Academic journal article Vanderbilt Law Review

The Untouchables: Private Military Contractors' Criminal Accountability under the UCMJ

Academic journal article Vanderbilt Law Review

The Untouchables: Private Military Contractors' Criminal Accountability under the UCMJ

Article excerpt

I. INTRODUCTION

September 16, 2007 has been called Baghdad's "Bloody Sunday."1 On that scorching afternoon in Baghdad, Iraq, a team of Blackwater Worldwide2 private military contractors slew seventeen Iraqi civilians3 and wounded twenty-seven others.4 A Blackwater spokesperson claimed that the civilian contractors reacted in response to an attack by enemy combatants and "heroically defended American lives."5 Despite such claims, U.S. soldiers who arrived at the scene within twenty-five minutes found no evidence of enemy activity and characterized the event as criminal.6 Despite such evidence and notwithstanding four potential sources of criminal law - international law, host-nation law, U.S. civilian law, and U.S. military law - these Blackwater guards escaped criminal accountability for their actions on Bloody Sunday.7 Such private citizens employed by the U.S. military in undeclared wars had fallen into a legal loophole, practically beyond the reach of criminal law. They had become "the Untouchables."8

Prior to Bloody Sunday, Congress had recognized that something must be done to bridge this gap and amended U.S. military law in 2007 to bring the Untouchables within the grasp of criminal law.9 This Note examines the legal loophole into which modern private military contractors had fallen and concludes that U.S. military law can, and should, be used to hold them criminally accountable.

Private military contractors ("PMCs" or "contractors"), like the Blackwater employees, have assumed a pivotal role in U.S. foreign relations and combat worldwide. Following a reduction in the general size of U.S. armed forces, the government has turned increasingly to PMCs to perform many functions previously carried out by military personnel.10 Although these contractors had initially provided mere auxiliary support to the military by supplying instruction, mail delivery, and food services,11 an overextended U.S. military soon utilized PMCs globally in a wide variety of vital roles,12 such as "interrogators, complex systems operators, . . . [and] security for high profile politicians and military commanders."13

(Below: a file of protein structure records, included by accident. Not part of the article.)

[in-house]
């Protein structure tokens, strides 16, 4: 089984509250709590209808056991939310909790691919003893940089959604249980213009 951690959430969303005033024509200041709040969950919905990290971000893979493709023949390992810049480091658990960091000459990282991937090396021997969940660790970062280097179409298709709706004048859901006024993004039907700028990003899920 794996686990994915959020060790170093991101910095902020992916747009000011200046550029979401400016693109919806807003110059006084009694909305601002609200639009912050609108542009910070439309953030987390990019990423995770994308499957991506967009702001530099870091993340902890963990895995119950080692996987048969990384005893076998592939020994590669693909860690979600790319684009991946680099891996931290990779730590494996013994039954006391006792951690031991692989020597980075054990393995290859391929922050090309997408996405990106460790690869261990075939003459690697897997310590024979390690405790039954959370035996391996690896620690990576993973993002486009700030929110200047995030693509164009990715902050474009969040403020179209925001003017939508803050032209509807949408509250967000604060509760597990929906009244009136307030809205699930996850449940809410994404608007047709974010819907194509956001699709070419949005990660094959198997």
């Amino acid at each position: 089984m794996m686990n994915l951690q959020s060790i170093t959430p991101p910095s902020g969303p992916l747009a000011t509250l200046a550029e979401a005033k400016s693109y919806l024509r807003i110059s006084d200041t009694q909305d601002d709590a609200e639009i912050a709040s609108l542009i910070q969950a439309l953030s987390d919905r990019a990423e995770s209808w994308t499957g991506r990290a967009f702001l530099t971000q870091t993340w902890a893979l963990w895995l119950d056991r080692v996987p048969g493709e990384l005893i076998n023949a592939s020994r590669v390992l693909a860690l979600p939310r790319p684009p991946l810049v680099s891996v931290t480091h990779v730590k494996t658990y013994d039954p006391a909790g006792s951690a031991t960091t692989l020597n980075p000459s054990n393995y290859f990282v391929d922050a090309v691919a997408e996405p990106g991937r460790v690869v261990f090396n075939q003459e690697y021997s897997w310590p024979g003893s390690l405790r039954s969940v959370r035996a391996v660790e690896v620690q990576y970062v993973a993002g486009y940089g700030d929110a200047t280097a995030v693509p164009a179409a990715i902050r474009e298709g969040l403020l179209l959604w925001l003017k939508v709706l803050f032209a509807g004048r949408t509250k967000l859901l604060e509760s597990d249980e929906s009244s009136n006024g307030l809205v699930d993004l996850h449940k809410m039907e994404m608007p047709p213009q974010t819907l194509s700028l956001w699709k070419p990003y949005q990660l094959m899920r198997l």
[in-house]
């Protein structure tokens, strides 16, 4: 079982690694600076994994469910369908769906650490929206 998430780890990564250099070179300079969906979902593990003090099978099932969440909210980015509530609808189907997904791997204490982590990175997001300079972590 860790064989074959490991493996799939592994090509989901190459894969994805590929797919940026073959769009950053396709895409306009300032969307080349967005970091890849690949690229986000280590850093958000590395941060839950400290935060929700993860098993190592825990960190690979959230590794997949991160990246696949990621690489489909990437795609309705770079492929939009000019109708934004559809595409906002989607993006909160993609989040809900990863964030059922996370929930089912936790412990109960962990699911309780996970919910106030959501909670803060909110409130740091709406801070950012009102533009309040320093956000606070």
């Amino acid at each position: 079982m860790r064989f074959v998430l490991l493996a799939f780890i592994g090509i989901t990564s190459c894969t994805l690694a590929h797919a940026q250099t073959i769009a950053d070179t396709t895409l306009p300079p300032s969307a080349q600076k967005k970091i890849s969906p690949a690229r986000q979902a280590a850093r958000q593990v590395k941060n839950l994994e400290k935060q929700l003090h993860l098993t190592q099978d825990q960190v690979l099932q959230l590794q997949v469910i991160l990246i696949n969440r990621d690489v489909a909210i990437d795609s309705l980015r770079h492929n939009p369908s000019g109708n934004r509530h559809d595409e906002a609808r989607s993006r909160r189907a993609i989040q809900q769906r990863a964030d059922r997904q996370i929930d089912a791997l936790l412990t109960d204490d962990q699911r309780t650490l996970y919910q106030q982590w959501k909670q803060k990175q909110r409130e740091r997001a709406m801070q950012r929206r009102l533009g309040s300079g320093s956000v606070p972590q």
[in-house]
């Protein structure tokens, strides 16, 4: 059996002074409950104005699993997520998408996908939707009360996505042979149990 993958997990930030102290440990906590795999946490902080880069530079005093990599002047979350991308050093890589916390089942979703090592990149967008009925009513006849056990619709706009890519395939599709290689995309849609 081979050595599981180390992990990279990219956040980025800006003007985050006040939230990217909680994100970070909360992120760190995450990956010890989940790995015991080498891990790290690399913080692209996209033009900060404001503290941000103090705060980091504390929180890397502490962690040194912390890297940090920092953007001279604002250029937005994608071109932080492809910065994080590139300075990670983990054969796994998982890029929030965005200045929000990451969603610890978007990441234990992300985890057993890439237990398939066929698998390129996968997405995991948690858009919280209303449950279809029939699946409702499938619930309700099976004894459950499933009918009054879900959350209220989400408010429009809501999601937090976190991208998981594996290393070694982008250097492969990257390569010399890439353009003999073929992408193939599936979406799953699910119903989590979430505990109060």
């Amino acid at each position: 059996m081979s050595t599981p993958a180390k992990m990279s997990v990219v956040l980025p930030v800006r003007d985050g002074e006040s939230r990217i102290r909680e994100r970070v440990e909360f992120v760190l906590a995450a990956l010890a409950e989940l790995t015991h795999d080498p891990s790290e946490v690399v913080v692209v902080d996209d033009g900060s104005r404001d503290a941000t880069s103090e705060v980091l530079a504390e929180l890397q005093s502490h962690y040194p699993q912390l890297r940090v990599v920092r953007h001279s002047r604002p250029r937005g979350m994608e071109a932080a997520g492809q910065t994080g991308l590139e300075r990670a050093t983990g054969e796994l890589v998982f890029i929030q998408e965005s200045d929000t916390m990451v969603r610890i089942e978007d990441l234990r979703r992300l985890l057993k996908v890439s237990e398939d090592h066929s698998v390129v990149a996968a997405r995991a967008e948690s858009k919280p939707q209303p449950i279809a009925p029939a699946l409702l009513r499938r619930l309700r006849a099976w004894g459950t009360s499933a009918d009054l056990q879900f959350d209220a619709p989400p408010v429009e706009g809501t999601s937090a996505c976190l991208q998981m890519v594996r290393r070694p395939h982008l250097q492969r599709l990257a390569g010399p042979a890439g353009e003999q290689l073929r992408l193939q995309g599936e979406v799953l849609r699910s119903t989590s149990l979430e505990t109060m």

P.W. Singer, a senior fellow and director of the 21st Century Defense Initiative at the Brookings Institution,14 has recently identified three classifications of firms, based on the services they provide, that supply PMCs to the U.S. military: (1) military support firms that deliver "supplementary military services . . . including logistics, intelligence, technical support, supply, and transportation"; (2) military consulting firms that supply "advisory and training services integral to the operation and restructuring of a client's armed forces"; and (3) military provider firms that focus on the tactical environment by running active combat operations.15 PMCs who come from military provider firms operate "at the forefront of the battlespace, by engaging in actual fighting . . . and/or direct command and control of field units."16 Such contractors, like those involved in Bloody Sunday, essentially act in a quasi-military capacity. These quasi-military PMCs dress like soldiers, bear arms like soldiers, and fill quintessential soldier roles.17

The U.S. military's use of PMCs in modern times - since the early 1990s - has reached an unprecedented level.18 As of late 2007, PMCs in Iraq outnumbered military personnel 180,000 to 165,000, with between 20,000 and 30,000 contractors in quasi- military roles.19 As one of the main suppliers of PMCs to the U.S. military, Blackwater provided security to U.S. officials who visited Iraq.20 In performing their roles as bodyguards, Blackwater employees frequently escorted U.S. officials through Baghdad in armed convoys.21 For Iraqi police officers, it became "a standard part of their workday in occupied Iraq to stop traffic to make room for U.S. VIPs, protected by heavily armed private soldiers, to blaze through."22

On Bloody Sunday, what began as a routine traffic stop by Blackwater contractors escorting U. …

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